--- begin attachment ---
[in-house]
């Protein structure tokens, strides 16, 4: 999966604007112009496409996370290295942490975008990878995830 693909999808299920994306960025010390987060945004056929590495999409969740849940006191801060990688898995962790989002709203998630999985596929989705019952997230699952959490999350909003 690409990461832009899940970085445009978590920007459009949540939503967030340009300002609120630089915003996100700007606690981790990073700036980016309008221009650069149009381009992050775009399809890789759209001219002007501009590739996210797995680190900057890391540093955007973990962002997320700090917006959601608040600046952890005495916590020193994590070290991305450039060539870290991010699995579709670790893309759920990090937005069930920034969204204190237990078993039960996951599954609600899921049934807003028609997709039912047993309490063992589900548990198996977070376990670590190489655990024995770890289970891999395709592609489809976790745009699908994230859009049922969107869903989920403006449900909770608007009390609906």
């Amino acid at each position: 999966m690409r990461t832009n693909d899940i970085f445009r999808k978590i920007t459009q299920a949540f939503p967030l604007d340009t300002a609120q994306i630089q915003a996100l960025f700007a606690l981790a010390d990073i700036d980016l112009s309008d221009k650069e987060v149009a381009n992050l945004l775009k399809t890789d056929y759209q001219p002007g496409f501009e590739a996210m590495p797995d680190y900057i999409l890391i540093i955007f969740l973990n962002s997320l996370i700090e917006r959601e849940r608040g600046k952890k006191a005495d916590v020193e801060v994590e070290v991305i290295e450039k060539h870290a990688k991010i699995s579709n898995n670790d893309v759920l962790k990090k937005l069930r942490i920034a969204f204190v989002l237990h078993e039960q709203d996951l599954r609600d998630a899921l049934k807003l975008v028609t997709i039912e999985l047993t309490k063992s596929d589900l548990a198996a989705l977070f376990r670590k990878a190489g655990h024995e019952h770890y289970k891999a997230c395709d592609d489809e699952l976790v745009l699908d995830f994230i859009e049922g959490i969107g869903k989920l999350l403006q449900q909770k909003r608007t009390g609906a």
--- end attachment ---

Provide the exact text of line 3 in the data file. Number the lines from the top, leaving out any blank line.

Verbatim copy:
């Amino acid at each position: 999966m690409r990461t832009n693909d899940i970085f445009r999808k978590i920007t459009q299920a949540f939503p967030l604007d340009t300002a609120q994306i630089q915003a996100l960025f700007a606690l981790a010390d990073i700036d980016l112009s309008d221009k650069e987060v149009a381009n992050l945004l775009k399809t890789d056929y759209q001219p002007g496409f501009e590739a996210m590495p797995d680190y900057i999409l890391i540093i955007f969740l973990n962002s997320l996370i700090e917006r959601e849940r608040g600046k952890k006191a005495d916590v020193e801060v994590e070290v991305i290295e450039k060539h870290a990688k991010i699995s579709n898995n670790d893309v759920l962790k990090k937005l069930r942490i920034a969204f204190v989002l237990h078993e039960q709203d996951l599954r609600d998630a899921l049934k807003l975008v028609t997709i039912e999985l047993t309490k063992s596929d589900l548990a198996a989705l977070f376990r670590k990878a190489g655990h024995e019952h770890y289970k891999a997230c395709d592609d489809e699952l976790v745009l699908d995830f994230i859009e049922g959490i969107g869903k989920l999350l403006q449900q909770k909003r608007t009390g609906a």